Whether you're a night owl or you spring up from bed at the crack of dawn, everybody needs sleep. But if you have a family, a high-stress job or even hobbies that you can only do after all your other obligations, making sure you get enough sleep every night can seem like an afterthought – that is, until you wake up the next morning mentally groggy, physically sore and who knows what else.
Sleep is an essential part of health living, and when you start to skimp on an hour of rest this night and two hours the next, you may be seriously damaging your cell health in the process. In fact, once you learn all the ways your body suffers when you burn the candle at both ends, you might be in bed at the same time every night. Check out these three ways your body is negatively affected by burning the midnight oil.
1. You make it harder for your body to metabolize food
Think of sleep as a reset button for your body and mind. While you might not have much to do during those seven or eight hours, the rest of your organs are getting ready for the day to come, and this includes your digestive system. However, when you rob your body of the necessary amount of rest over a period of time, you might find that you pack on the pounds a little more easily.
In fact, researchers at Harvard Medical School found that sleep deprivation was one of the greatest driving factors in the development of obesity. When you're asleep, the body produces hormones that suppress appetite and the normal metabolic process, but the balance of these substances is thrown off when you keep an irregular or shortened sleep schedule. That means the first bite of breakfast you take will go straight to fat cells, as your body just isn't equipped to handle them after an all-nighter.
2. You make yourself sicker
There's more scientists don't know about sleep than what they do, but you can still track the effects of the lack of sleep on critical network of the body, such as the immune system. Researchers are still looking for why this happens, but when you're asleep for the night, the body actually releases microscopic antibodies that fight infections and illness-causing microbes in the bloodstream. This explains why you sometimes go to bed with a head cold only to wake up refreshed and raring to go with a new bill of health.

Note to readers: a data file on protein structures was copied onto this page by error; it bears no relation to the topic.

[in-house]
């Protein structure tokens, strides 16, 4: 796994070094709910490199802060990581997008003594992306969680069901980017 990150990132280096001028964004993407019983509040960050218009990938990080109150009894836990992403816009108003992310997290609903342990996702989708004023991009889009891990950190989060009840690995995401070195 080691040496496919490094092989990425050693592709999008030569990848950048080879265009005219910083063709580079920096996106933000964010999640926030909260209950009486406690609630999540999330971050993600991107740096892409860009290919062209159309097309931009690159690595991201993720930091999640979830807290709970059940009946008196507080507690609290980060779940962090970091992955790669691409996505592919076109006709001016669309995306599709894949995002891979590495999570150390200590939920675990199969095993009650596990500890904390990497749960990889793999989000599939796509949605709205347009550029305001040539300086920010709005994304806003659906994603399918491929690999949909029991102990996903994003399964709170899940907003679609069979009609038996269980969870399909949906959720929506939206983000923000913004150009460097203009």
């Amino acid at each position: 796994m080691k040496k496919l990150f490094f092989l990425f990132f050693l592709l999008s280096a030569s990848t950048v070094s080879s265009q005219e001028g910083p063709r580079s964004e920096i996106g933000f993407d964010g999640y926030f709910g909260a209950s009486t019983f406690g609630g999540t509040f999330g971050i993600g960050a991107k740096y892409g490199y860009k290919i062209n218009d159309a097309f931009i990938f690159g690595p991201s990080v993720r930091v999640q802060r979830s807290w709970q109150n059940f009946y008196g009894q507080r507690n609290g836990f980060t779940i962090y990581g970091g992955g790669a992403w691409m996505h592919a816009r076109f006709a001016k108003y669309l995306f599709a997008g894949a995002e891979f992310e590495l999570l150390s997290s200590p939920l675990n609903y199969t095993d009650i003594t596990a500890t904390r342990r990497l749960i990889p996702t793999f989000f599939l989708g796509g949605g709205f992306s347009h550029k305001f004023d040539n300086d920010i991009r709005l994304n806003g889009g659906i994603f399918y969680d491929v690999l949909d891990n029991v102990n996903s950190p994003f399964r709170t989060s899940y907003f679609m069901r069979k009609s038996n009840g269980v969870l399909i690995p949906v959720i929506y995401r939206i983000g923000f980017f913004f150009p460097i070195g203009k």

However, not sleeping deprives your body of these beneficial structures that help your immune system kick its protective powers into overdrive. Sure, you might have had a great time out the night before, but is it worth putting yourself at risk of catching some germs that your body won't be able to defend against?
3. You might look terrible
You might laugh at the idea of "beauty sleep," but there's actually a fair amount of science behind the fact that, when you deprive your body the ability to reset itself overnight, the effects will show on your face.
Everybody has seen these distinct bags under the eyes, and this is caused by the blood vessels just beneath the thin layer of skin on your face. In normal sleepers, these blood vessels are able to keep the cells contained within them, but when you don't catch enough shut-eye, Sonia Badreshia-Bansal, M.D., a dermatologist at the University of California, San Francisco, told WebMD that the effects can be eye opening.
"Lack of sleep causes blood vessels to dilate, causing the look of dark circles," Badreshia-Bansal told the source. "It makes you look angry, tired, sad and certainly older."
With so much riding on getting quality sleep each night, but so many other responsibilities that add undue stress to your life, it might make sense to find a sleep supplement that works for you. By hitting the hay at the same time each night, you'll create a healthy habit that your body will thank you for.